Jonathan Blow had a lot of presentation to go through, and it would have required some significant time-bending itself to pack it into the 45 minute session; instead he breezed past some PowerPoint slides, and showed the audience examples of game play in Braid, as well as other games and prototypes he had developed that led him to make certain design decisions.
He began by showing a magical gesture-based combat game he had worked on, where he prototyped the gesture system heavily. He eventually got it working; however, just testing the thing did not make a good prototype. “Even though it exercised the technical parts of the scheme, it didn’t exercise the game play parts,” he said, going on to say that he should have worked on it within the context of a game or mini game. This contrasts with his own personality as a tech guy, getting excited by the tech in and of itself.
He then showed the precursor to Braid, Oracle Billiards. Here, Blow wanted to see how the game of billiards would change if one could see the future: in addition to seeing the balls on the table, the game showed the final positions of the balls after being struck. It wasn’t fun, but it was a much more successful prototype. “It didn’t do what I wanted, but I got a feeling out of it that I never got out of any game I ever played before.”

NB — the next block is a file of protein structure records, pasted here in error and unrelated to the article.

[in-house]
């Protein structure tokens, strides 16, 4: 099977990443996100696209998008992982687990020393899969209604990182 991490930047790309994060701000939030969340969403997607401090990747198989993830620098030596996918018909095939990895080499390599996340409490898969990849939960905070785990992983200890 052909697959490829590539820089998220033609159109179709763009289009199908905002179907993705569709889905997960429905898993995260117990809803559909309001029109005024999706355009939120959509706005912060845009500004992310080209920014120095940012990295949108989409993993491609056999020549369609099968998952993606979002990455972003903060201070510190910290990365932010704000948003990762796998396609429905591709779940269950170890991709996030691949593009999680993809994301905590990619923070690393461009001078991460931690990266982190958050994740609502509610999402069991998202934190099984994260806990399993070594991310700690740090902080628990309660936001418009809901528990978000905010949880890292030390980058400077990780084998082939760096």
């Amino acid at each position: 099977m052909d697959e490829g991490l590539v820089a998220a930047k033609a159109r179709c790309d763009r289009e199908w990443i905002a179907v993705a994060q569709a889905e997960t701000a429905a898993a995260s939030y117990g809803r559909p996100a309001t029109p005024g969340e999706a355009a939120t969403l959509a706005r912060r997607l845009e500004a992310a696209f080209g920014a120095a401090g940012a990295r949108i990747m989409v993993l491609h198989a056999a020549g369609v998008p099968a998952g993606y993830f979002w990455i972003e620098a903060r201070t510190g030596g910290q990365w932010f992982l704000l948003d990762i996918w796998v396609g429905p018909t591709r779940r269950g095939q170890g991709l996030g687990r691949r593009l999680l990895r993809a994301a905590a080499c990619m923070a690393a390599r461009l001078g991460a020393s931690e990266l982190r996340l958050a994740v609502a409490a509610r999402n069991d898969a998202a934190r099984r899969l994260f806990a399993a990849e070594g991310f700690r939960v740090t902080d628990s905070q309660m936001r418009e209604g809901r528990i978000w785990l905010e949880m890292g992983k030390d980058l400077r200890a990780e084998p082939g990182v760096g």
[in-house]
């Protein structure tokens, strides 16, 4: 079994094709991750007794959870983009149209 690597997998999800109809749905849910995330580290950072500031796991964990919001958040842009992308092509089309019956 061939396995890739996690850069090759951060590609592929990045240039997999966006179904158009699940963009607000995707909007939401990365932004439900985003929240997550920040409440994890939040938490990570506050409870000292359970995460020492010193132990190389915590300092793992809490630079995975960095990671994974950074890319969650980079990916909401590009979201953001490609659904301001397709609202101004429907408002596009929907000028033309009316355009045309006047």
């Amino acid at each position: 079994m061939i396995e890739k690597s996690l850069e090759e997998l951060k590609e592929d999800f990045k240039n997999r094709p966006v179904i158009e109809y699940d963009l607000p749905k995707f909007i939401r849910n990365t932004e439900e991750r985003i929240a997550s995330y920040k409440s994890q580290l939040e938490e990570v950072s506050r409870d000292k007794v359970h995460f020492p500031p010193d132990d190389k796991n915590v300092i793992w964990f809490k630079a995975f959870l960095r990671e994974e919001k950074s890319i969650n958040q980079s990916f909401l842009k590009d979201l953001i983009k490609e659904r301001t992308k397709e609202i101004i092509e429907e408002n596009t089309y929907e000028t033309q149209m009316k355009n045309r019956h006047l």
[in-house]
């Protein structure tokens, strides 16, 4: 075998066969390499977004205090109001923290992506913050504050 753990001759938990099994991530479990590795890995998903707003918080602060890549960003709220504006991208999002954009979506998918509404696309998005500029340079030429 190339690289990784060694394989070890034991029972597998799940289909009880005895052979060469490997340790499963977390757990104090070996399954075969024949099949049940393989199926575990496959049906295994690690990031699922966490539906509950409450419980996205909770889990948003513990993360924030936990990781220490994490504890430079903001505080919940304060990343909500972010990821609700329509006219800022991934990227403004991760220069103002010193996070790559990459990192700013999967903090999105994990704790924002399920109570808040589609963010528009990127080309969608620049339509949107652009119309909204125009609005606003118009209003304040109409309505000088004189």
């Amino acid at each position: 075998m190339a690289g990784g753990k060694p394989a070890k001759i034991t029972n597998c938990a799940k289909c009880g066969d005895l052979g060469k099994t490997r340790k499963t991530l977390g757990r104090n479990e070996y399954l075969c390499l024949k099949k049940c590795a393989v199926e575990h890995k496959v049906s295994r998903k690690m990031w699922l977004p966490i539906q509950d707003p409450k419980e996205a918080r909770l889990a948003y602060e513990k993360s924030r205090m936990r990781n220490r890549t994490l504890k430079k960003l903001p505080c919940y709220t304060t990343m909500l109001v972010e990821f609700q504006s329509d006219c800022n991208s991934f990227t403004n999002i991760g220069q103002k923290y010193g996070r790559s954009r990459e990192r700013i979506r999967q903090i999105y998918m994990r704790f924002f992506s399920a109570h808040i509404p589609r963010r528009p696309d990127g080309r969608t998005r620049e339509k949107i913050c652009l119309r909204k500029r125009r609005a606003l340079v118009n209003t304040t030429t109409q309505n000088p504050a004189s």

Rather than continuing to work on Oracle Billiards, Blow took the idea of playing with time to a more simple genre: platforming. Within Braid as a framework, Blow could ask various questions about how time could affect gameplay. What if you could slow down time within a radius? What if playing with time spawned multiple universes?
He later showed a prototype called Raspberry, where simple gameplay ideas like matching bouncing objects or staying away from pieces were used to evoke particular emotions in conjunction with music. This prototype wasn’t enjoyable to Blow, but it was successful, and was a big part of what led up to his next project, Eight Dots.
Blow finished by saying that independents are much more invested in the games themselves than employees of large companies. He noted that just as in the strategy games he was so fond of, life is a very limited resource and wasting it on merely average or okay games, at one to two years a shot, is unfortunate. “Don’t do ideas that are just ‘good enough,’” he concluded.